Can Your Office Survive The Zombie Apocalypse?

You’re sitting at your desk, enjoying a morning cup of joe. As you peruse your inbox, one subject line catches your eye: New Company-wide Policy On Zombies. Upon opening the email, you read:

Dear Staff,

Given the fact that over half of the accounting department has been infected by a highly contagious zombie virus, HR has attached the office protocol of what to do should there be a zombie apocalypse. We ask that all employees review this document and provide an electronic signature by the end of the day acknowledging that you have read and understand all parts of the procedure.

The HR department also recommends that you review your employee benefits package so you are aware of the company medical leave policy, as well as services available, should you or a loved one be bitten by a flesh-eating zombie.

Alright, maybe your office isn’t quite that prepared to deal with a zombie apocalypse. But you have to admit you’ve wondered about how you and your co-workers would fare if the walking dead did overrun the earth.

Recently, CareerBuilder and EMSI ranked American cities on their ability to survive a zombie apocalypse based on criteria like food supplies and defense capabilities. But what if you’re at the office when zombies attack?

Here are three workplace factors that will affect your company’s ability to survive the threat of a hoard of brain-hungry zombies:

1. Communication style

In a 2015 Interact survey, 57 percent of employees reported that their superiors have trouble giving clear directions and 51 percent said their boss has flat out refused to talk to them. This is a big enough issue on a normal work day, but even more problematic when there are zombies involved. If there are communication problems between employees and office leadership, chances are there won’t be an open or productive dialogue about defense tactics.

Also, remember to consider how your office recognizes achievements. A 2014 Tinypulse survey found that only 21 percent of employees feel valued at work and only 44 percent give peer-to-peer recognition. Being able to talk about each other’s accomplishments increases camaraderie and morale. After all, how bad would you feel if you defended your team against an insurgence of zombies with a three-hole punch and nobody appreciated your efforts?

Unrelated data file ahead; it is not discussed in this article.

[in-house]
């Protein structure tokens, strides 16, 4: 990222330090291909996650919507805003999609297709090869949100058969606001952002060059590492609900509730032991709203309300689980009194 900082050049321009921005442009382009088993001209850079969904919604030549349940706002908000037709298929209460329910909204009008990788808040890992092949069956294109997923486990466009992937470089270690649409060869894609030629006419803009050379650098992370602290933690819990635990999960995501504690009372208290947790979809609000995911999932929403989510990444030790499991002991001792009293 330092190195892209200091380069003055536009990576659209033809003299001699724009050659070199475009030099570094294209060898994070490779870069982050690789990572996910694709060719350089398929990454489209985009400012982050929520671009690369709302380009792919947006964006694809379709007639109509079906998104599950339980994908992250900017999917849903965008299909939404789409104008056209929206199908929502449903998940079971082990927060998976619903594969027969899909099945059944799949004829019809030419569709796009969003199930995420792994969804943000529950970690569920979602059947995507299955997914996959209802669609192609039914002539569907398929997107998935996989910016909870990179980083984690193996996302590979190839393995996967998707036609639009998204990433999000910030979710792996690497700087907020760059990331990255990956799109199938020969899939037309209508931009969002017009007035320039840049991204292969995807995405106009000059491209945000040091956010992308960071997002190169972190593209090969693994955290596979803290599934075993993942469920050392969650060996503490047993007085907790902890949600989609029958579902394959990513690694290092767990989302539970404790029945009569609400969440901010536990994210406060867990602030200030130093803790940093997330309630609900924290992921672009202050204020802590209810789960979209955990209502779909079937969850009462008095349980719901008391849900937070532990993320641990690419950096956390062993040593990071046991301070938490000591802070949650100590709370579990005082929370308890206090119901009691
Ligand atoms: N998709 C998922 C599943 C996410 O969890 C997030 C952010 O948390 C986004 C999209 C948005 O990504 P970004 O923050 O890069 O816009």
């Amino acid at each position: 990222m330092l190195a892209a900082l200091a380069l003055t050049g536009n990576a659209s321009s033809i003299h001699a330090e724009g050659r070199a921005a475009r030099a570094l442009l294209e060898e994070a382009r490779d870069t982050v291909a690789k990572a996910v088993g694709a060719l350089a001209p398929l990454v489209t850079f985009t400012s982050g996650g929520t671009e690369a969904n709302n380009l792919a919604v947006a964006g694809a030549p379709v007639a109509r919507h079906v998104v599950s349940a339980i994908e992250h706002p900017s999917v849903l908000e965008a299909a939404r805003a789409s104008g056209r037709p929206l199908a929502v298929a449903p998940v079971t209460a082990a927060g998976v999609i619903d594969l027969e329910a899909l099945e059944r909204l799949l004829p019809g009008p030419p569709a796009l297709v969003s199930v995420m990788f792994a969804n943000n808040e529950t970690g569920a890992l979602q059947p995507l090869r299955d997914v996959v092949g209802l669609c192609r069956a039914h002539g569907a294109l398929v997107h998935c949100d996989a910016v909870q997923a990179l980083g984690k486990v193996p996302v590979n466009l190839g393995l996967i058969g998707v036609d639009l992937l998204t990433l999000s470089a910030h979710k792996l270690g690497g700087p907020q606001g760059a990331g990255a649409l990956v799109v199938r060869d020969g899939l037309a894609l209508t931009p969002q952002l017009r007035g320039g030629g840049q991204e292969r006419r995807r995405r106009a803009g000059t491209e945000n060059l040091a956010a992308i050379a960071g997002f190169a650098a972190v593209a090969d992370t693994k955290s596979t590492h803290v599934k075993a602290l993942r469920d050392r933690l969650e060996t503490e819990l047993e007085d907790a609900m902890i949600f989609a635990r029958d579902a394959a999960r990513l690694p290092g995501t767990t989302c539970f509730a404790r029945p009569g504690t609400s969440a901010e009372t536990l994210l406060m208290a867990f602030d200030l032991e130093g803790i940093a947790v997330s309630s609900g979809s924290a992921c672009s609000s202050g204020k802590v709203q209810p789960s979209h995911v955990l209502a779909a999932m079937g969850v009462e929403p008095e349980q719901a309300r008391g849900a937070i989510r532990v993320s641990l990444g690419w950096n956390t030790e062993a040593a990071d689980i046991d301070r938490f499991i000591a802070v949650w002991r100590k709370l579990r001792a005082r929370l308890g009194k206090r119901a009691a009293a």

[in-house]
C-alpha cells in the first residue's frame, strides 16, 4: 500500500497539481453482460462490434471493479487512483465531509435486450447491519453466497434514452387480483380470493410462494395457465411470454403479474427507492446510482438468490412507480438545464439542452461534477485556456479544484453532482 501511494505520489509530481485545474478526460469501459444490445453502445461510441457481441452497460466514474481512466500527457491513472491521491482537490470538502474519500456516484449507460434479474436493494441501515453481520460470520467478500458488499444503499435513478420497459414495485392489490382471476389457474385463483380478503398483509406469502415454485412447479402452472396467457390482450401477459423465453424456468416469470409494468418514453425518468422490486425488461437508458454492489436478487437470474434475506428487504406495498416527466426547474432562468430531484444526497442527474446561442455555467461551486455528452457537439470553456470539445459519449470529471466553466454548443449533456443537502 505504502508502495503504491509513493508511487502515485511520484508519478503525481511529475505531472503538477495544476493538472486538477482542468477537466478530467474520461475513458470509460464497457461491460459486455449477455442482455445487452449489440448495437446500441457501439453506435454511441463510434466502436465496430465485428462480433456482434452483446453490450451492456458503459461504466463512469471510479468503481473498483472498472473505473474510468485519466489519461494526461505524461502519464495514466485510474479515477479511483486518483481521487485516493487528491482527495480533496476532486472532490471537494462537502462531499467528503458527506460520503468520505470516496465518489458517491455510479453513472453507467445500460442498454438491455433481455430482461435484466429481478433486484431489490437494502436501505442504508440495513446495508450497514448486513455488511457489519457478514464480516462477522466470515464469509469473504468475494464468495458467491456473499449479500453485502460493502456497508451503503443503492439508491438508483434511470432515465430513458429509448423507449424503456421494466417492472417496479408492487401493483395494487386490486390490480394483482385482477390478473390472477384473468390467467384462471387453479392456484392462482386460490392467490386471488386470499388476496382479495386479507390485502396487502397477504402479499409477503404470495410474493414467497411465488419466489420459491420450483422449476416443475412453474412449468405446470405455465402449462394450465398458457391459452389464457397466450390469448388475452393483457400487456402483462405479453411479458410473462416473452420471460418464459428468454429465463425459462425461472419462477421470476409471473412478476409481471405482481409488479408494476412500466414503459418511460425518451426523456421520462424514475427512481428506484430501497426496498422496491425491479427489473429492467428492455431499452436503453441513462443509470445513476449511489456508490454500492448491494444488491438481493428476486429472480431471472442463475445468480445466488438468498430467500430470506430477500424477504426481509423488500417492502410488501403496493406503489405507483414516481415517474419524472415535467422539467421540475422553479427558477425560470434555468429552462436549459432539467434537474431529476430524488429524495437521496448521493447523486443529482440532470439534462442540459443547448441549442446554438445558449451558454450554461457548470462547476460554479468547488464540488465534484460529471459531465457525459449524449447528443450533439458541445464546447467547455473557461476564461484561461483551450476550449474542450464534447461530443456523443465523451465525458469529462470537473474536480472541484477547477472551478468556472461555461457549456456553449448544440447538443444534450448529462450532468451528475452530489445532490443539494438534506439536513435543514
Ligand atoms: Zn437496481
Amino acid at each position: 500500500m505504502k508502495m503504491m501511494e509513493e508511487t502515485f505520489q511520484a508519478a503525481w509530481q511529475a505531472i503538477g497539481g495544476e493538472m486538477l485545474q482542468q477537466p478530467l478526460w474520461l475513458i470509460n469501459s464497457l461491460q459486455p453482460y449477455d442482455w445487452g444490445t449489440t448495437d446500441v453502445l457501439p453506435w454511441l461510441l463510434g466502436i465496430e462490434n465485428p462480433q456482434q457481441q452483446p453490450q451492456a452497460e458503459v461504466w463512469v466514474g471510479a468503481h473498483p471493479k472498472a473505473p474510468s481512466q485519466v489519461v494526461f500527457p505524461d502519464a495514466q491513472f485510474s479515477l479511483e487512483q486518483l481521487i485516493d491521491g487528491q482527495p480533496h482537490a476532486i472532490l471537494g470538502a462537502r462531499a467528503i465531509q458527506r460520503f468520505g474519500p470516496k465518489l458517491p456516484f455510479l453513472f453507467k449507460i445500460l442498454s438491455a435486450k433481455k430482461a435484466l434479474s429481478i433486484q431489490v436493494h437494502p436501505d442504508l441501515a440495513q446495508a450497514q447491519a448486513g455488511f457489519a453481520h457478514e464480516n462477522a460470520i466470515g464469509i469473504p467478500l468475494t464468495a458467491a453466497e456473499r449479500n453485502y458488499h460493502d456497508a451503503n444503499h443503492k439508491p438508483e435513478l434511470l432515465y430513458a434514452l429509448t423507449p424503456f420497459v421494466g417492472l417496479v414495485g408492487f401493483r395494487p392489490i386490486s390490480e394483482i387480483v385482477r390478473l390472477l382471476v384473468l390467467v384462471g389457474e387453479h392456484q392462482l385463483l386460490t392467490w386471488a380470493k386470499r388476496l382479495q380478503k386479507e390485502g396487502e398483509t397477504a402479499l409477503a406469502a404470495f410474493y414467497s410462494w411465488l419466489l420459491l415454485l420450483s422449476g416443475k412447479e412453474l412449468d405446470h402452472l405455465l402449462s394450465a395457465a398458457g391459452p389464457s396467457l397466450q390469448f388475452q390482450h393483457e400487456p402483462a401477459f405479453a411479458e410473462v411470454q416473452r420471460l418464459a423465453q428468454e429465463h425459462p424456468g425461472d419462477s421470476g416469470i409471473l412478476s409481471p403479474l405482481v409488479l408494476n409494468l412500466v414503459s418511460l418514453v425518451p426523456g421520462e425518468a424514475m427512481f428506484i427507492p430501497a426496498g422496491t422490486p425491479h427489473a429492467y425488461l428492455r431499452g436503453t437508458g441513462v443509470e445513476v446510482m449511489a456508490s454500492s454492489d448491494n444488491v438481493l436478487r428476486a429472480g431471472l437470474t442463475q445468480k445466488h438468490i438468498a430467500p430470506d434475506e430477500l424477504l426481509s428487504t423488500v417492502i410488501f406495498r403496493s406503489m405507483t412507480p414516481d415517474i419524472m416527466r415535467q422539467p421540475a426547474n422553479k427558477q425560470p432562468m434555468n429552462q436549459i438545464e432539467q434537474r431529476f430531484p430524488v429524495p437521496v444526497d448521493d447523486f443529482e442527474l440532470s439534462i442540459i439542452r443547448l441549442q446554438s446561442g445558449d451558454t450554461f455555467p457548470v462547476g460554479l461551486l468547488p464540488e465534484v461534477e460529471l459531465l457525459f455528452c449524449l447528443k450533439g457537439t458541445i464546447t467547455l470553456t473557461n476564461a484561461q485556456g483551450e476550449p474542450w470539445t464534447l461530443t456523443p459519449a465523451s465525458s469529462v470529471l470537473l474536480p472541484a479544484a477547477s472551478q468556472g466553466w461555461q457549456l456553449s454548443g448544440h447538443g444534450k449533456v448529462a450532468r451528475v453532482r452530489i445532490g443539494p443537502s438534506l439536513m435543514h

2. Teamwork abilities

Having a diverse range of backgrounds and skill sets increases a team’s chances of success. 2014 research from McKinsey & Company found that gender-diverse companies were 15 percent more likely to be high performing, and racially- and ethnically-diverse companies were 35 percent more likely to outperform other teams.

The theory is that our background and life experiences influence how we think and what skills we develop. By having a diverse team, there are more strengths and ideas at members’ disposal to solve problems.

Of course, your company also has to encourage you and your co-workers to work well as a team. The 2015 Job Satisfaction and Engagement survey by SHRM found that only 26 percent of employees were satisfied with teamwork within their department and just 22 percent were happy about interdepartmental teamwork.

So if you look around your office and see a lot of similar people working independently, even impending zombie doom might not be enough to bring you together.

3. Employee perks

Perks go a long way in regards to attracting and retaining quality employees, but they can also save your life.

A well stocked break room can provide you and your co-workers with nutrition, and nice, big ergonomic chairs can help you barricade the doors. An in-house daycare or bring-your-pet-to-work policy will give you peace of mind about your children’s and pet’s safety. Not to mention an awesome health insurance policy will ensure you’ll have access to the zombie virus cure once it’s developed.

If worse comes to worse and your company lacks all other zombie fighting abilities, you can at least take advantage of the generous PTO policy and hunker down in your bunker until the zombies are defeated.

What other work environment factors could play a part in your office’s ability to survive the zombie apocalypse? Share in the comments below!